Hank and Karen Trenkamp of Batesville both know too well the challenges of fighting cancer. Karen, a 13-year breast cancer survivor, was by Hank's side when he was diagnosed with prostate cancer last summer. Fortunately, the couple was relieved to find out he could receive top-notch cancer care close to home. For Hank, that meant less time on the road and more time doing the things he loves ... like working on the family farm and spending time with his six grandchildren.
"I received both chemo and radiation at the (Margaret Mary) Cancer Center," said Hank. "The doctors were excellent and kept me informed on a "farm boy" level I could understand. The nurses were also great - always working around my schedule and providing plenty of education on what to expect next. I'm grateful we have such an incredible facility in our community."
Fighting cancer wasn't in the Trenkamps' life plans, but with the support of their faith, family and our cancer team, their future looks bright. We think that's pretty incredible!
When Larry Snyder (pictured right), 72, found out he had prostate cancer, he knew exactly where he wanted to go for treatment. Having fought prostate cancer themselves, his brother, Jack (pictured left), and good friend, Lowell (center), both gave Larry the same advice ... “Go to Margaret Mary for your cancer care.”
“When my doctor suggested I drive to Indianapolis for treatment, I asked if I could go to Batesville instead,” said Larry, Greensburg. “The guys told me I would be impressed with the care here, and they were right. Dr. (Frank) Peyton and the staff are 100 percent professional, and the girls always know what to say to put me at ease. It was also convenient. Most days I could get my treatment and be back home in an hour.”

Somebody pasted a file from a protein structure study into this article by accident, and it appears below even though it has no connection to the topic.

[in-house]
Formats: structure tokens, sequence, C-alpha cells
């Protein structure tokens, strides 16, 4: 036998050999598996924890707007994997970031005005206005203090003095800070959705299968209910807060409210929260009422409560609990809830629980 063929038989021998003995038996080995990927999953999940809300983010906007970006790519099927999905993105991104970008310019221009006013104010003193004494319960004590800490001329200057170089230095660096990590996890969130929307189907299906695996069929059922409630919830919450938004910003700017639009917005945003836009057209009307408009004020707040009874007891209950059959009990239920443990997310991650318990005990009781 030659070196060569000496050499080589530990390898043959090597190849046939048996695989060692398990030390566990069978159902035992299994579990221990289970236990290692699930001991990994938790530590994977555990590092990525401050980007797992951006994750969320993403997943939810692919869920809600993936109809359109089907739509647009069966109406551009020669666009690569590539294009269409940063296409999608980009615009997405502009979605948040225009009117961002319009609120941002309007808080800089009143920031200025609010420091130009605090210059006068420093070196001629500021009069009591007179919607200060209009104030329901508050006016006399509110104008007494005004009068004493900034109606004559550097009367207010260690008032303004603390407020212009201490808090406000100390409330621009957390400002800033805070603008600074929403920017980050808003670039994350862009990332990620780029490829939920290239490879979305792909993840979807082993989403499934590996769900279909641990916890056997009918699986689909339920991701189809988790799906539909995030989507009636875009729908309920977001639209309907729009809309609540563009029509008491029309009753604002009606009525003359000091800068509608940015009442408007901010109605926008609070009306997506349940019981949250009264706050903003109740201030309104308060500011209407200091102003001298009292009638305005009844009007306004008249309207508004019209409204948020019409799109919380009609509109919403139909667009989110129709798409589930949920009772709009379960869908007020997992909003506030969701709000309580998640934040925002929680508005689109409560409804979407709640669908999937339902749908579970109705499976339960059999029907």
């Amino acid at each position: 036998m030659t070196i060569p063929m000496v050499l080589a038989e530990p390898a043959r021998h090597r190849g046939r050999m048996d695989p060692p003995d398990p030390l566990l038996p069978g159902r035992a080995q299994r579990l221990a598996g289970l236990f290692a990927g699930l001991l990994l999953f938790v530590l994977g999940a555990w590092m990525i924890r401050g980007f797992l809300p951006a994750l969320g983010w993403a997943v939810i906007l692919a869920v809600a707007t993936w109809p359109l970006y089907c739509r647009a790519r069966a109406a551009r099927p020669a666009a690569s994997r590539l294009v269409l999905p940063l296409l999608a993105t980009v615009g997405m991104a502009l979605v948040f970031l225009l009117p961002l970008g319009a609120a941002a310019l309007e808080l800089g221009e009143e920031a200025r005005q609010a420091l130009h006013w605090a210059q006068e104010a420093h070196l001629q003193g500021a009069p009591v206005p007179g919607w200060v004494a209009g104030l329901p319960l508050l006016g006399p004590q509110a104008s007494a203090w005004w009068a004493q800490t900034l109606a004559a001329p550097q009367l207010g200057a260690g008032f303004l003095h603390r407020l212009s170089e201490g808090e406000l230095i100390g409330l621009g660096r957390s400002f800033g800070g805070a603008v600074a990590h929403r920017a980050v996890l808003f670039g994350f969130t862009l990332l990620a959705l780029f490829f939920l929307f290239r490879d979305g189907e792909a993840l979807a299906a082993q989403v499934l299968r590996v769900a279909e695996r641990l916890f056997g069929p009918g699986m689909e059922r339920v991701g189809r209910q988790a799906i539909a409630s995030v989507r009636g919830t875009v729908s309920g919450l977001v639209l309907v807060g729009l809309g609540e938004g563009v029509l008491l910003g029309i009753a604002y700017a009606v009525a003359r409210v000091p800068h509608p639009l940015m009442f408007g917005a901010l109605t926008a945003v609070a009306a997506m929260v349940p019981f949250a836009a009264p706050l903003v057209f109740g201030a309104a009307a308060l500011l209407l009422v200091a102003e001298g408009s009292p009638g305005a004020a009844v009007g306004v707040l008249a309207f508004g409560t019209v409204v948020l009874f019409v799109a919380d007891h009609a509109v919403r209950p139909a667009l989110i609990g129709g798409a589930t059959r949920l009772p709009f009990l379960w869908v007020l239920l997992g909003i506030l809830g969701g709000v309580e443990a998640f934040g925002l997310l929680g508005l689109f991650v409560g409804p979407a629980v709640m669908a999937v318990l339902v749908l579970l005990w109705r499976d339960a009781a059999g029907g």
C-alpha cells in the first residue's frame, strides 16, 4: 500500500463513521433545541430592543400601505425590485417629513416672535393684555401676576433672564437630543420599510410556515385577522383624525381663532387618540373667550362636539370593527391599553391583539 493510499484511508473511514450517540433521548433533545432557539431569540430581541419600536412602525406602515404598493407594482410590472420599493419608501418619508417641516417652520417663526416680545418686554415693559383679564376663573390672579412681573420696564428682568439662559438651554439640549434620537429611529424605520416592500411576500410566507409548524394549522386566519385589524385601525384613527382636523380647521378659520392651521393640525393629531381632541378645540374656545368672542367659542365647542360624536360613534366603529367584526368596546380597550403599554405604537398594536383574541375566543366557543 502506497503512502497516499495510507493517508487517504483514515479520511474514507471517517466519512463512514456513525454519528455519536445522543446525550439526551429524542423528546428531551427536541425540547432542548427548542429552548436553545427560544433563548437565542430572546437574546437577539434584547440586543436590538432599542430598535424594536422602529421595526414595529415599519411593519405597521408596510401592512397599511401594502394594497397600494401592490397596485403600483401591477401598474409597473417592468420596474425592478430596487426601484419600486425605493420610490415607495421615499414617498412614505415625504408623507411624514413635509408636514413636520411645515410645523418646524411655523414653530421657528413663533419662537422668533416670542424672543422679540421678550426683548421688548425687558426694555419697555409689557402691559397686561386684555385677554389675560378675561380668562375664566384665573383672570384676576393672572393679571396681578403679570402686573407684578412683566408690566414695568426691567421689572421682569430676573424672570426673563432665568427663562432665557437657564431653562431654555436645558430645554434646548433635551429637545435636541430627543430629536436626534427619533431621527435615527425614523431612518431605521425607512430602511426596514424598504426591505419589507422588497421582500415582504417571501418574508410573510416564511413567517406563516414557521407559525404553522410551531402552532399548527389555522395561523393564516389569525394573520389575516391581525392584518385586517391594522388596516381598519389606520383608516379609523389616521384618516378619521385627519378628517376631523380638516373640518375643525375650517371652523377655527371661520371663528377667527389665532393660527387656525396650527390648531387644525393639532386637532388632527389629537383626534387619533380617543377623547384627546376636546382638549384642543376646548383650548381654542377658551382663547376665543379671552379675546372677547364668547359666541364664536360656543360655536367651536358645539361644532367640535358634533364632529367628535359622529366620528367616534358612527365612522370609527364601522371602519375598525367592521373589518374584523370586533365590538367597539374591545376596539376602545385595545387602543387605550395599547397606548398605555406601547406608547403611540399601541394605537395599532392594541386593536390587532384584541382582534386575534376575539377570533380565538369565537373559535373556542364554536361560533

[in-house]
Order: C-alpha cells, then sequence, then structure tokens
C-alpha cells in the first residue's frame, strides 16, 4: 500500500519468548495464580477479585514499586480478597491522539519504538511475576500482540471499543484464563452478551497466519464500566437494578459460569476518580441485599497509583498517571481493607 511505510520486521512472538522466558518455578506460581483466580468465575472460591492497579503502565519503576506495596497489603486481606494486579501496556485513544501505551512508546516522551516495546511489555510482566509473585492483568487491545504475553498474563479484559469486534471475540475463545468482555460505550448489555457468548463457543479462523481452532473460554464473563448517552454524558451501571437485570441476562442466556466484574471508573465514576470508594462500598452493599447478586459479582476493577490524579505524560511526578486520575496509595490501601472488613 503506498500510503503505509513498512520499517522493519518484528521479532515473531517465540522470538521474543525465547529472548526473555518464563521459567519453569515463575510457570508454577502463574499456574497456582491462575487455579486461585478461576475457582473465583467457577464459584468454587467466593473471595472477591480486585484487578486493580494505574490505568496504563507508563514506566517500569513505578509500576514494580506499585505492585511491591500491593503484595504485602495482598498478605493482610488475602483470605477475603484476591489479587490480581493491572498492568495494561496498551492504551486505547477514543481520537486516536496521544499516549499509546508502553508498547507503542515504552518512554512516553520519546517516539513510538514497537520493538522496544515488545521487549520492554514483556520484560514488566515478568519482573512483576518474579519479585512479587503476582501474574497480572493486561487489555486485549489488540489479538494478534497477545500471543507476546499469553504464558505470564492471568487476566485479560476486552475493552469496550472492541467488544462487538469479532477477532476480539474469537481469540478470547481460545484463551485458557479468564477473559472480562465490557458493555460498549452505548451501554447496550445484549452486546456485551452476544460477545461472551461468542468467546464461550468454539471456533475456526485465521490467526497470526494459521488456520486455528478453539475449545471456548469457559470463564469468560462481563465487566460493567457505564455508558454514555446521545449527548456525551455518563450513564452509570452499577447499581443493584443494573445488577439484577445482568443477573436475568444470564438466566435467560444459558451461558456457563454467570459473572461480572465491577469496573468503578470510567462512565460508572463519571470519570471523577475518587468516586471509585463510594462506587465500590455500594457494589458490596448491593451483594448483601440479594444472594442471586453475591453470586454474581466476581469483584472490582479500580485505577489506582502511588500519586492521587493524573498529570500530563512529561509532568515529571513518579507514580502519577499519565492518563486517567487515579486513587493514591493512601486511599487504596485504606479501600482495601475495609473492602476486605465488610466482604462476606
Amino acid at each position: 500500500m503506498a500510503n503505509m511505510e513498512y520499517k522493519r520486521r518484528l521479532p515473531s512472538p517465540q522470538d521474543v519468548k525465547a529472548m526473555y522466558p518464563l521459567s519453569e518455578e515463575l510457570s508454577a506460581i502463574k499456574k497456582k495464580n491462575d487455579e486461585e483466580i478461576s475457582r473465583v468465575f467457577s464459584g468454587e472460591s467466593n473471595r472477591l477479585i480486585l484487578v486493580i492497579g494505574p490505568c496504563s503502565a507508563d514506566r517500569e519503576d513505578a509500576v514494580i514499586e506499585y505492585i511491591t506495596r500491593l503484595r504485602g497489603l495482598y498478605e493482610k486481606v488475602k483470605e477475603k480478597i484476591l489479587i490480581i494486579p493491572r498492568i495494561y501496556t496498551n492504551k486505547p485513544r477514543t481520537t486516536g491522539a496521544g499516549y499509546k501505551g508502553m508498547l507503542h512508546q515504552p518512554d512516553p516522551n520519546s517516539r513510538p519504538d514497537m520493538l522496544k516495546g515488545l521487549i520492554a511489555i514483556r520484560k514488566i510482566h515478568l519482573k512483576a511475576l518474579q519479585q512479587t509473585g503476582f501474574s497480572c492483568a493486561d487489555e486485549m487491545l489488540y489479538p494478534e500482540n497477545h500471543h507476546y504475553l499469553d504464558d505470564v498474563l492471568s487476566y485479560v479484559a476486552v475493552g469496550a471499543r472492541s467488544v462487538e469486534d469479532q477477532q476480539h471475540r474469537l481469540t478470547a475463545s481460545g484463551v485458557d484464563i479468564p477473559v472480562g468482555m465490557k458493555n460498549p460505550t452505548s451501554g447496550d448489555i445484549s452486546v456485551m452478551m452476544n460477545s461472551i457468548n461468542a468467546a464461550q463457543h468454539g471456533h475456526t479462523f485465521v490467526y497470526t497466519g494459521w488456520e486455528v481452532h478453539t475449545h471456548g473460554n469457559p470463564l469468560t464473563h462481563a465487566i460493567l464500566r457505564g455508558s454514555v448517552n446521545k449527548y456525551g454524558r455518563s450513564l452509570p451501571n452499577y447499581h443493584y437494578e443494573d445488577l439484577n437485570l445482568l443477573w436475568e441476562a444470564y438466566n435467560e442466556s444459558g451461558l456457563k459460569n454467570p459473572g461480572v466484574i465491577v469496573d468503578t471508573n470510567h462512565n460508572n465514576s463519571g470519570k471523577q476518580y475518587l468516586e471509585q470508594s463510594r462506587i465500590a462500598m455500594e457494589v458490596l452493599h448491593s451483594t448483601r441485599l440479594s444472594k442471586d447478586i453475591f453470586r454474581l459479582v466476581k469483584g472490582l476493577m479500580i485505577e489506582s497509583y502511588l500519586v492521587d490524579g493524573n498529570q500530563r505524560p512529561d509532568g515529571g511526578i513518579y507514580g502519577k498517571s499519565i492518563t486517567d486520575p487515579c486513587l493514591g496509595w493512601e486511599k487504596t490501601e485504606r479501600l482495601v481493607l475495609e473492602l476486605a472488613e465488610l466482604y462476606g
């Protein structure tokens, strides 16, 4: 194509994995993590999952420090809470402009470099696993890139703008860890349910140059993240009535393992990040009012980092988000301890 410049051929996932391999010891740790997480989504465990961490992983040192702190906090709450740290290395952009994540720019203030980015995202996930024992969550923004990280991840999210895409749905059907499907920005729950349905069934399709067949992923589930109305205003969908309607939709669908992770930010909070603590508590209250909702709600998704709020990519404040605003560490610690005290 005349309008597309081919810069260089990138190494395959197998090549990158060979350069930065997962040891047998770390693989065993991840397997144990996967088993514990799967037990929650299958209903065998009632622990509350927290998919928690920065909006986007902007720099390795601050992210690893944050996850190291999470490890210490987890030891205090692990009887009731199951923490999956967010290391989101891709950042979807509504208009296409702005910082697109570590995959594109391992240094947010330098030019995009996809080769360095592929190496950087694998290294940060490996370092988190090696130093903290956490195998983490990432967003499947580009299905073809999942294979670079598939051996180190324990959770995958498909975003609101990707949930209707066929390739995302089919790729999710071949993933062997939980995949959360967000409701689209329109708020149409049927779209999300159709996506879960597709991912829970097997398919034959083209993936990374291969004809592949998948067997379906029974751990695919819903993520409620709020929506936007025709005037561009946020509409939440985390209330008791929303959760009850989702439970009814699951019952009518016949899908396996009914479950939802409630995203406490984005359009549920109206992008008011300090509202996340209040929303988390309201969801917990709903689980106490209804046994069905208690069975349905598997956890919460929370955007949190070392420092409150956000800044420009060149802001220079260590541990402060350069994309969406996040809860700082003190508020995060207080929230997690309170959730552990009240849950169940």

Thanks to the care provided at Margaret Mary’s Cancer Center, these three survivors are doing well and enjoying life. And for them, this equates to more morning cups of coffee together and more fish stories.
Brookville resident George Lamping is a fighter. A Korean War veteran, George faced another long fight when diagnosed with incurable colon cancer in 2013. After going to another cancer treatment facility where he was told he only had a year to live, George decided to get a second opinion at Margaret Mary’s Cancer Center. Three years later, he’s alive to say it was the best move he’s ever made.
“I’ve been impressed with this place from the very first time I walked in the door. From the receptionist to the nurses to Dr. (Howard) Cooper, everyone is so nice. They pick on me all the time,” George jokes with a smile, “but there’s no point in being too serious. I remember the first time Dr. Cooper told me my cancer was in remission. He did a little dance he called his ‘remission dance.’ On a scale of 1-10, I rate them all a 12.”
Although he’s not cancer free, George, 86, is doing well and receives regular chemo treatments to keep him healthy for as long as possible. And for George, this means more good times spent with his buddies at the American Legion.